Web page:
Food shouldn't just be for the taking. Don't leave food out for your dog to graze whenever he wants and don't give treats just for the sake of giving a treat. Present food and treats as a reward for good behavior such as sitting quietly, going to a pillow, or performing a trick or obedience work. This places you at the top of the household hierarchy. You become the provider of great edibles in the house, and your dog will be motivated to listen to your requests in other situations.

We all love to spoil our dogs and give treats at times. But be sure to give treats for a reason, or you will have a spoiled doggie brat on your hands.

5. Not Exercising Your Pet Enough
Inadequate exercise can result in obesity and boredom, and may lead to problem behaviors like separation anxiety, destructive chewing and excessive barking. Dogs should get 30 to 60 minutes of sustained physical activity each day for optimum mental and physical benefit. And no letting Buffy run around the backyard during the day is not adequate exercise.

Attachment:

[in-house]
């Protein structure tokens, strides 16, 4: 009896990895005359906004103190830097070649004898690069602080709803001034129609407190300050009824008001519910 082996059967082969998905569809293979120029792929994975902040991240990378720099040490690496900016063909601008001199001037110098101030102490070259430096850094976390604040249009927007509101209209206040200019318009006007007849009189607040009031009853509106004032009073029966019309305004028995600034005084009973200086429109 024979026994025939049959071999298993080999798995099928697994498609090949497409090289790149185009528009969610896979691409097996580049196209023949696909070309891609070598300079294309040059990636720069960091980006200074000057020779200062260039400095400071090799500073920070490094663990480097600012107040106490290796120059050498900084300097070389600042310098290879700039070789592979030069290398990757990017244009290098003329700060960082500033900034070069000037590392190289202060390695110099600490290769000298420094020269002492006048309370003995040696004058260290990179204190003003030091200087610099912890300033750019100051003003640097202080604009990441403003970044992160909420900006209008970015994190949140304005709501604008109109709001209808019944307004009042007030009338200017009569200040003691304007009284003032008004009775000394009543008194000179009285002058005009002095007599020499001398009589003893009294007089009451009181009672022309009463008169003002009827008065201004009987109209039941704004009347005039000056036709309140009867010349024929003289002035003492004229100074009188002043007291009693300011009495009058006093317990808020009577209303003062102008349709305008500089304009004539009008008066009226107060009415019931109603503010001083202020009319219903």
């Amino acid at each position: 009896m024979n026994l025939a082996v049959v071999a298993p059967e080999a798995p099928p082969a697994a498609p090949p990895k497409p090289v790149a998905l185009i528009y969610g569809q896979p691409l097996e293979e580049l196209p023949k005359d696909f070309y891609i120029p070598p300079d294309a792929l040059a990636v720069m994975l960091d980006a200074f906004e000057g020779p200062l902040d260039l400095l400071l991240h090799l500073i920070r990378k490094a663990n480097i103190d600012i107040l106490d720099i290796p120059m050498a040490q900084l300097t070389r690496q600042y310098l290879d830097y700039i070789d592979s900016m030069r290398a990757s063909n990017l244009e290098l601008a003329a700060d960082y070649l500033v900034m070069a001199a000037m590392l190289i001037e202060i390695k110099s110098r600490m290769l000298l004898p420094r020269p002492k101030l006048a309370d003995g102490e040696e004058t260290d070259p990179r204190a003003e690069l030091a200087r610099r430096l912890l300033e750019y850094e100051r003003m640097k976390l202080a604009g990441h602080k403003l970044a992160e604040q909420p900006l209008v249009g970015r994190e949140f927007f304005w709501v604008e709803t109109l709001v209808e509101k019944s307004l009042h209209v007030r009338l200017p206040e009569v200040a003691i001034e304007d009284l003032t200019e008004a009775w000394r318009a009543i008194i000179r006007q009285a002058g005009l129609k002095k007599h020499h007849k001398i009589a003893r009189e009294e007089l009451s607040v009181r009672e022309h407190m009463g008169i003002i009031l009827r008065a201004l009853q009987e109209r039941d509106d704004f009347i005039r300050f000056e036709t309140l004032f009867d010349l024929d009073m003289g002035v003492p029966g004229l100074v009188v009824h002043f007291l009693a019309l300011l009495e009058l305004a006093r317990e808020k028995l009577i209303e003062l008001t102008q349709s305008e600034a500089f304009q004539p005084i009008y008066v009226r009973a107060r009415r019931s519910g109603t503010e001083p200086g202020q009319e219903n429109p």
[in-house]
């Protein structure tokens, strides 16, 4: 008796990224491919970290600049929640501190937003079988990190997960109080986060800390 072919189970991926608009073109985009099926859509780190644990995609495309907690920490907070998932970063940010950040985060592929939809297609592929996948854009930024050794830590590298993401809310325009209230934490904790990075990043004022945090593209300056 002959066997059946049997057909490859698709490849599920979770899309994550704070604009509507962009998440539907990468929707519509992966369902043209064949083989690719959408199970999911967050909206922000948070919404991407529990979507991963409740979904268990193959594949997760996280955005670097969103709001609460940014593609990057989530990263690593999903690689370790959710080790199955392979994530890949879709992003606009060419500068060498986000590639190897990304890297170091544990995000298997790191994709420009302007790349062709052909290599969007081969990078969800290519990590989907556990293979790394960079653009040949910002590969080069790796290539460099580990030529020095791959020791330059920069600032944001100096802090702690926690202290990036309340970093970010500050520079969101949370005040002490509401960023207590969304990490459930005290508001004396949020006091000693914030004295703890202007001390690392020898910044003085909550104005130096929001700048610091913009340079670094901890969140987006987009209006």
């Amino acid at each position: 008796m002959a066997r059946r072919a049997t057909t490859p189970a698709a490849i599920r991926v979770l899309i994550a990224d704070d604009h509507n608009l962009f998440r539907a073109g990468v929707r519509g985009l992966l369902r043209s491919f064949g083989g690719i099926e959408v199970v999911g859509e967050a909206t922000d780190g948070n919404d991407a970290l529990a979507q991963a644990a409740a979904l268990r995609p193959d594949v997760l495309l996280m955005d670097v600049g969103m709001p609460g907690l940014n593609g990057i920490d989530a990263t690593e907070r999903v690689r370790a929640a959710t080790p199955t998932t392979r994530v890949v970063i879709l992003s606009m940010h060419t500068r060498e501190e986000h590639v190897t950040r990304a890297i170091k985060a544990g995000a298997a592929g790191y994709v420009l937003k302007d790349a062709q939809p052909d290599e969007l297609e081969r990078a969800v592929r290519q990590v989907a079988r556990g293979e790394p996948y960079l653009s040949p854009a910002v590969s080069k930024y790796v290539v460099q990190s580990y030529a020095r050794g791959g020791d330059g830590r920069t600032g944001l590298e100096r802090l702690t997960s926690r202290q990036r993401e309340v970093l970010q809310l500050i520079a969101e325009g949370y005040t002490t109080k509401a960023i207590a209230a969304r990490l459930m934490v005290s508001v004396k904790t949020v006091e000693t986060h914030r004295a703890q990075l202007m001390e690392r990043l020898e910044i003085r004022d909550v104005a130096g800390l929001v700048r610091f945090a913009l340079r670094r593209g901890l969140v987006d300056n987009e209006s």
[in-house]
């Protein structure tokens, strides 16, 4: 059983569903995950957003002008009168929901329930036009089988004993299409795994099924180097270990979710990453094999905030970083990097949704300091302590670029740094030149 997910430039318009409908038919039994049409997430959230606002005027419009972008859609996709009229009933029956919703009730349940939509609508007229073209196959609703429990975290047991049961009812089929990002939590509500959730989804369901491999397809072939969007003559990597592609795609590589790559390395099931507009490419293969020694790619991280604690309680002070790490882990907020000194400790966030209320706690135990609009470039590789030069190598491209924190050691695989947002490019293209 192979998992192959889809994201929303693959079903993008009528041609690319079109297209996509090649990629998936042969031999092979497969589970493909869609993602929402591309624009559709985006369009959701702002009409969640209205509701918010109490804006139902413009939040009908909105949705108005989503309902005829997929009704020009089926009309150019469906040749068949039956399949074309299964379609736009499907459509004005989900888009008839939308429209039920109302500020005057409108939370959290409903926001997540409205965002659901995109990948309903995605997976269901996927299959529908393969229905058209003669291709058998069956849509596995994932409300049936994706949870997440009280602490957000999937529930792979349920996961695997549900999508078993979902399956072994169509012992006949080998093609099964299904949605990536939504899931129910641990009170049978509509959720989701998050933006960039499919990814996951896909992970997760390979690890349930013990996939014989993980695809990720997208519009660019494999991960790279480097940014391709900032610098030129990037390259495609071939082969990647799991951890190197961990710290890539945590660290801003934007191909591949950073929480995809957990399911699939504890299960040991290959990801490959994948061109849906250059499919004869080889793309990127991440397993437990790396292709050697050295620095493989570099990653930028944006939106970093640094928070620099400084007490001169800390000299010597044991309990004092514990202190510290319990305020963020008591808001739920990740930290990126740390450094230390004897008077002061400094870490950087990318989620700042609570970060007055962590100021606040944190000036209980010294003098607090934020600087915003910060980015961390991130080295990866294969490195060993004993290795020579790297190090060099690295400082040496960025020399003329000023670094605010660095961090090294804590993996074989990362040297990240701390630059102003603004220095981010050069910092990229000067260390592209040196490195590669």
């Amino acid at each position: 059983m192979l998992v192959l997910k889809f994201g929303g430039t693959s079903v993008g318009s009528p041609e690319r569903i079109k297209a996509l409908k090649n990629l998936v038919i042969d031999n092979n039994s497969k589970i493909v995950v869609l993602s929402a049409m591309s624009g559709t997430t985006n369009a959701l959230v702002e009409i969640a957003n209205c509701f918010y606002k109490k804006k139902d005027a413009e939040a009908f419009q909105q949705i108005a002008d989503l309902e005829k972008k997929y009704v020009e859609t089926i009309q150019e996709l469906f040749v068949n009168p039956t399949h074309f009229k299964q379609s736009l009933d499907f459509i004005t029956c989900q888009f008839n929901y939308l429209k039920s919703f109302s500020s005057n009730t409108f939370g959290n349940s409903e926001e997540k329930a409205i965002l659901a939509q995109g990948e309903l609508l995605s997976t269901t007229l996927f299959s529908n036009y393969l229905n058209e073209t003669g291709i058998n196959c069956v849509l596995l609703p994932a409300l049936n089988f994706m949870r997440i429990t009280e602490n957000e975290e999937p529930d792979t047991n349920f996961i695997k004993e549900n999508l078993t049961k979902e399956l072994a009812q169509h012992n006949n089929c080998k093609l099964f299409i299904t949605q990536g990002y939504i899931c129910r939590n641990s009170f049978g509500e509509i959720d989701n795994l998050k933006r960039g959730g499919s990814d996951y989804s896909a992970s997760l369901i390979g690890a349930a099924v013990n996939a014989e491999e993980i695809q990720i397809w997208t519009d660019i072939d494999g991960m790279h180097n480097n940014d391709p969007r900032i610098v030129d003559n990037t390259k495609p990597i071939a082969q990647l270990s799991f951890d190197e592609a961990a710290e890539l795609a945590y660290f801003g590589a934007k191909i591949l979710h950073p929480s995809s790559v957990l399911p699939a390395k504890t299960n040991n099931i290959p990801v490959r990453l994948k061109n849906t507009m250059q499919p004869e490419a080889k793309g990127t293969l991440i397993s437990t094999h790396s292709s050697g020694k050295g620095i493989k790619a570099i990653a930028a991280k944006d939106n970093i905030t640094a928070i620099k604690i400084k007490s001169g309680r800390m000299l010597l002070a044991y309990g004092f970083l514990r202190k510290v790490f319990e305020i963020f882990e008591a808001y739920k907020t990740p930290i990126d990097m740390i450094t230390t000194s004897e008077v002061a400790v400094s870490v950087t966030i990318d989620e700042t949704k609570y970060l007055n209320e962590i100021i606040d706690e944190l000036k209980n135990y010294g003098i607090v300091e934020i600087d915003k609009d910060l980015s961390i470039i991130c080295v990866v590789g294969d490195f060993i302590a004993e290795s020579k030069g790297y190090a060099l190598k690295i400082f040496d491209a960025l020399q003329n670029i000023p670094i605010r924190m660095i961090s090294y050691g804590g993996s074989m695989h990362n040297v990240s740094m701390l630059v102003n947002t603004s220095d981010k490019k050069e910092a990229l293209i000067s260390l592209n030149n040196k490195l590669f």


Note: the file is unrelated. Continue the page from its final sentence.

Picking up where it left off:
Not all breeds are cut out for all exercise - a Labrador may enjoy retrieving games or swimming, a Jack Russell terrier may thrive with jogging or Frisbee, while a Basset hound will be satisfied with a leash walk.

Your dog can't be a well-adjusted, socialized canine citizen without you, as the pet owner, taking an active role in training. Put the time in, and you'll be thanked many times over with an outgoing, friendly canine pal that can accompany you on life's adventures.

Featured veterinarian known as "Dr. Debbie" on national pet radio program, Animal Radio. Ebook author of "Yorkshire Terriers: How to Be Your Dog's Best Friend", "Pugs: How to Be Your Dog's Best Friend", "Mini Schnauzers: How to Be Your Dog's Best Friend", and "Shih Tzu: How to Be Your Dog's Best Friend"

It's a Wacky Wednesday Here at the Animal Radio® Studios

WackyWed Contest IS ON - LIKE your FAVORITE pic and the three pics with the most LIKES & SHARES are this week's winner will receive a great prize package from Synergy Labs.

Synergy Labs ProductsTO ENTER Send us your FUNNY pet pic to - (Please put WACKYWED in the subject line & give us your pet's name, your name & where you hail from) If YOUR pic is chosen then spread the word to your friends & family on Wednesday - the pics w/the most LIKES and SHARES will be the winner!